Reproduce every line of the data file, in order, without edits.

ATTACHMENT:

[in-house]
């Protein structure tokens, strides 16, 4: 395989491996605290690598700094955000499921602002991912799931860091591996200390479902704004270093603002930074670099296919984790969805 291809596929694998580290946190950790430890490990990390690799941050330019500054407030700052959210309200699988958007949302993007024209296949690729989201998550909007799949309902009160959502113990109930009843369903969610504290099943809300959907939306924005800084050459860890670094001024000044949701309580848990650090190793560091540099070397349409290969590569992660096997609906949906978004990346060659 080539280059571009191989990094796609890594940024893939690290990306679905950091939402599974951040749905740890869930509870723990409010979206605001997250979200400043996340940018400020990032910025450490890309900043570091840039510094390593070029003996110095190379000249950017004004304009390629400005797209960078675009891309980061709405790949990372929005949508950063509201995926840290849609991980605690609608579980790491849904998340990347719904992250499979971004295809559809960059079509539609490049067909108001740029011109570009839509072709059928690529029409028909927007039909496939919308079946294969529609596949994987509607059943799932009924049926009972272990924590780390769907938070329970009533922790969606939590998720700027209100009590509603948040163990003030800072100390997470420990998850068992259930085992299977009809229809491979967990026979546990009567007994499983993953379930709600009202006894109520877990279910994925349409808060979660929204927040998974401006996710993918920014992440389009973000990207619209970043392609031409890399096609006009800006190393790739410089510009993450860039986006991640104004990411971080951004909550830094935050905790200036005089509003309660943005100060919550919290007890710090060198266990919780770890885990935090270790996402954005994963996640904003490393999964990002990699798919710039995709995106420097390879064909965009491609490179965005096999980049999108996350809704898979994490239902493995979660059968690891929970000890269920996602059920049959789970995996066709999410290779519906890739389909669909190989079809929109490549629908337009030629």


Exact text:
[in-house]
């Protein structure tokens, strides 16, 4: 395989491996605290690598700094955000499921602002991912799931860091591996200390479902704004270093603002930074670099296919984790969805 291809596929694998580290946190950790430890490990990390690799941050330019500054407030700052959210309200699988958007949302993007024209296949690729989201998550909007799949309902009160959502113990109930009843369903969610504290099943809300959907939306924005800084050459860890670094001024000044949701309580848990650090190793560091540099070397349409290969590569992660096997609906949906978004990346060659 080539280059571009191989990094796609890594940024893939690290990306679905950091939402599974951040749905740890869930509870723990409010979206605001997250979200400043996340940018400020990032910025450490890309900043570091840039510094390593070029003996110095190379000249950017004004304009390629400005797209960078675009891309980061709405790949990372929005949508950063509201995926840290849609991980605690609608579980790491849904998340990347719904992250499979971004295809559809960059079509539609490049067909108001740029011109570009839509072709059928690529029409028909927007039909496939919308079946294969529609596949994987509607059943799932009924049926009972272990924590780390769907938070329970009533922790969606939590998720700027209100009590509603948040163990003030800072100390997470420990998850068992259930085992299977009809229809491979967990026979546990009567007994499983993953379930709600009202006894109520877990279910994925349409808060979660929204927040998974401006996710993918920014992440389009973000990207619209970043392609031409890399096609006009800006190393790739410089510009993450860039986006991640104004990411971080951004909550830094935050905790200036005089509003309660943005100060919550919290007890710090060198266990919780770890885990935090270790996402954005994963996640904003490393999964990002990699798919710039995709995106420097390879064909965009491609490179965005096999980049999108996350809704898979994490239902493995979660059968690891929970000890269920996602059920049959789970995996066709999410290779519906890739389909669909190989079809929109490549629908337009030629």